Image courtesy Search Engine Land
Yelp Encourages Businesses to Share Reviews
In a new episode of Yelp’s podcast Behind the Review, Elizabeth Sexton, marketing director at Aligned Health, offers three suggestions for businesses wanting to gain additional value from positive reviews. The first is to share reviews publicly at your business location. Sexton says that Aligned Health posts positive Yelp reviews at all of their locations, and customers have shared that reading the reviews inspired them to share their own positive experiences. The second recommended strategy is to share positive reviews on social media, after securing permission from the reviewer. Sexton has found this strategy helps to build online community engagement. Finally, great reviews should be an occasion for internal teams to celebrate. Reviews shared with your team help to foster a culture of excellent customer service.
How Google Uses Machine Learning in Search
A post from Dave Davies on Search Engine Land offers insight into Google’s usage of machine learning to power its search algorithm. The post provides basic definitions of terms used in machine learning, such as “model,” “corpus,” and “neural network.” It goes on to provide a summary of the purpose and current usage of major Google algorithms and machine learning models, including RankBrain, BERT, LaMDA, KELM, and MUM.
Of these, RankBrain, first launched in 2015, has caused the most significant upheaval in Google’s approach to search. RankBrain is the algorithm that allowed Google to deploy the Knowledge Graph in search and to move from “strings to things”; in other words, from an approach to search based on text matching to an approach based on an understanding of the interrelationships between entities. BERT, launched in 2019, has also been important in improving Google’s ability to understand complex phrases. LaMDA, which has been previewed but is not yet live, will help chatbots keep up when conversations change direction, and will likely improve Google’s understanding of sequences of search queries. KELM is a model (also not yet live) that will help to fight against misinformation by comparing web content to trusted sources. Finally, MUM is a multimodal technology that helps to cross boundaries by understanding the content of images and videos as well as working in multiple languages.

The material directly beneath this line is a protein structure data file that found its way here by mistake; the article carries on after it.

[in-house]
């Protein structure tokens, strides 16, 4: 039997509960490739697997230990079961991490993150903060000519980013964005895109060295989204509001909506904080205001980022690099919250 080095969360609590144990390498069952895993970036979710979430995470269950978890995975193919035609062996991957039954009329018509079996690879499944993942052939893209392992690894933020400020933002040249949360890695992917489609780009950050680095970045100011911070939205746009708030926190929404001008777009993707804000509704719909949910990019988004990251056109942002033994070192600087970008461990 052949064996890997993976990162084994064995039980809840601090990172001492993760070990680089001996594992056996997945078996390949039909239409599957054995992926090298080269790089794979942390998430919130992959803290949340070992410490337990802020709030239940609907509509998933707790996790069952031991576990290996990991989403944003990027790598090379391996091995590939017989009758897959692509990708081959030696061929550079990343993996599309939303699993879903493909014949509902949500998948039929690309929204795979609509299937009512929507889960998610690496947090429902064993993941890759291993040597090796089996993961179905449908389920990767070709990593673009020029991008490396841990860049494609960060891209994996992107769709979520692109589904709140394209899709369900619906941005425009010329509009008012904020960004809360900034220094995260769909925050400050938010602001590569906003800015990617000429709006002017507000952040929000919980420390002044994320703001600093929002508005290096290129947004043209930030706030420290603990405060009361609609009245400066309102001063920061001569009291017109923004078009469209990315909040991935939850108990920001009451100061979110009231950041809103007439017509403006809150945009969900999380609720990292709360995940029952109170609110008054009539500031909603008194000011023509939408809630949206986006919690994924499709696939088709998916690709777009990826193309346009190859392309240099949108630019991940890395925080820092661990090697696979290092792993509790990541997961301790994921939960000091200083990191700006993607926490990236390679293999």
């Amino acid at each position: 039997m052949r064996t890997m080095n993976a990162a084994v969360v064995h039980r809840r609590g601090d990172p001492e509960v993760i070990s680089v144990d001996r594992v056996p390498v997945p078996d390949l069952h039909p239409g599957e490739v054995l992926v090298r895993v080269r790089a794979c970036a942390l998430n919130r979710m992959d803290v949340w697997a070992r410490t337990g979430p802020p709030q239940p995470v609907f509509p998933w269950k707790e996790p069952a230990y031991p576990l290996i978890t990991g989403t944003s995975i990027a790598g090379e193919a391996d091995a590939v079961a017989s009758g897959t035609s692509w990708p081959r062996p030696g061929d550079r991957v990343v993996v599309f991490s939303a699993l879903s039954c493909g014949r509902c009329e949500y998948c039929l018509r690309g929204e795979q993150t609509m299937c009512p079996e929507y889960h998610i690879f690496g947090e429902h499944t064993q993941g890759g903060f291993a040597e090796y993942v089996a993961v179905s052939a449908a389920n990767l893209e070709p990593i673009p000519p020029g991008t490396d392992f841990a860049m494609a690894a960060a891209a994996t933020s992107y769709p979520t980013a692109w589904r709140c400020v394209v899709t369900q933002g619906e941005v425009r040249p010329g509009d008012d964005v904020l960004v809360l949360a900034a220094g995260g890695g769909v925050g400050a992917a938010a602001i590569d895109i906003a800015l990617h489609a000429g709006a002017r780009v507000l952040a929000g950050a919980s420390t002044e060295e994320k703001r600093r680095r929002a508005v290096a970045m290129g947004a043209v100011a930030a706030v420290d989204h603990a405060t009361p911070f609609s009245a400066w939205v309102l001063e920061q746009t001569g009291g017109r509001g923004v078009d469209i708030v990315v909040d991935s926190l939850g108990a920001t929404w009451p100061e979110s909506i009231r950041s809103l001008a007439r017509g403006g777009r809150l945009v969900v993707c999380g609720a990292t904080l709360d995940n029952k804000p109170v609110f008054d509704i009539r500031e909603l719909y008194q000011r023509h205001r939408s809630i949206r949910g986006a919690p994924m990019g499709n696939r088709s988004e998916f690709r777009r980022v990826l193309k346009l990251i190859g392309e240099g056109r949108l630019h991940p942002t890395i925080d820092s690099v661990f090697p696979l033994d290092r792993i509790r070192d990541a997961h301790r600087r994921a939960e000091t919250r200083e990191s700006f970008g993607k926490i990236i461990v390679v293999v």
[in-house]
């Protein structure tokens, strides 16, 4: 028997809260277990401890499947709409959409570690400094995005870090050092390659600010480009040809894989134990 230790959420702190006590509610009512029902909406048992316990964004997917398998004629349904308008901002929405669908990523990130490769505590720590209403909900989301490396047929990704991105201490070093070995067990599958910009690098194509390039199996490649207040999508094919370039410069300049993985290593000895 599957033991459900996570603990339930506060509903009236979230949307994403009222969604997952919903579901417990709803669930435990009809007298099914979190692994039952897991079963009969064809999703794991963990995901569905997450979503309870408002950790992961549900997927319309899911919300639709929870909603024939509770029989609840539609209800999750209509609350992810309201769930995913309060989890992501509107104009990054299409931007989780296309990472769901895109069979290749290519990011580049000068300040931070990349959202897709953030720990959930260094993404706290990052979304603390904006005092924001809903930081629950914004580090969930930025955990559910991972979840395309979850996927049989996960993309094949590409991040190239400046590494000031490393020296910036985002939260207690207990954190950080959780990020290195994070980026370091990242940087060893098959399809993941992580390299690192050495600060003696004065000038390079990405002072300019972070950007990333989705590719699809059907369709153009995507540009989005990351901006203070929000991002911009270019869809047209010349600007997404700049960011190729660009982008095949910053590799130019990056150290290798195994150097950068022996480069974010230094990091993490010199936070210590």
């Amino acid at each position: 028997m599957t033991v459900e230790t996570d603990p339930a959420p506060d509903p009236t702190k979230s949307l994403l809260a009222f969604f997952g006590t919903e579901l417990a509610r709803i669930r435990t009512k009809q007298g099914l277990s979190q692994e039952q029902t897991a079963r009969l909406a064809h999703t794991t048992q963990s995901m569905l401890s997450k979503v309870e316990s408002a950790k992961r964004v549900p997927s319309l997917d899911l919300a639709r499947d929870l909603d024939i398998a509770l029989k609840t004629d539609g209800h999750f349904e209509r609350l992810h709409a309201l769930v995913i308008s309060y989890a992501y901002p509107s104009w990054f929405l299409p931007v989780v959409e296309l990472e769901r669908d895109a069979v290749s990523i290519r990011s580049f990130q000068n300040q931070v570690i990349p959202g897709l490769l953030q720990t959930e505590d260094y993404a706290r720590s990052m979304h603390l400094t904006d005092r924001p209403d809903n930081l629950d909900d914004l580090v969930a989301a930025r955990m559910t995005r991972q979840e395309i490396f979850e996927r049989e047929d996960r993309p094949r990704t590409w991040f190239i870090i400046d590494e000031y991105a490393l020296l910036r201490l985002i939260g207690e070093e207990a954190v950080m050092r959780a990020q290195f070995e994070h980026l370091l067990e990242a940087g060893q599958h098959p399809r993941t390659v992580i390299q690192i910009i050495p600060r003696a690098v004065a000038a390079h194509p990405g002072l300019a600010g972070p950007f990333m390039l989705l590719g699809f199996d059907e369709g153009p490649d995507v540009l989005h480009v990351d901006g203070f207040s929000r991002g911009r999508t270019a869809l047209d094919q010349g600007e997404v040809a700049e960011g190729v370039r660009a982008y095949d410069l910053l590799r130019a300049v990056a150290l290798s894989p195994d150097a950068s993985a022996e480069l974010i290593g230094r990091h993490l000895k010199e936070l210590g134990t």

Image courtesy Search Engine Land
Instagram Tests Full-Screen Feed Display
In news that will surprise no one, Instagram has officially begun testing a full-screen display of its home feed. The interface will provide a TikTok-like immersive experience, where users will immediately encounter full-screen content upon logging in. Meta recently reported that Reels, the short video format that mimics TikTok’s videos, account for more than 20% of the time people now spend on Instagram. In fact, on Facebook the format is even more popular, with Facebook users now spending 50% of their time on the platform watching video content.
Google is also pushing YouTube in the direction of short form video with YouTube Shorts. Shorts have seen 4X growth in the past year and are now viewed 30 billion times per day, according to Google.
Image courtesy TechCrunch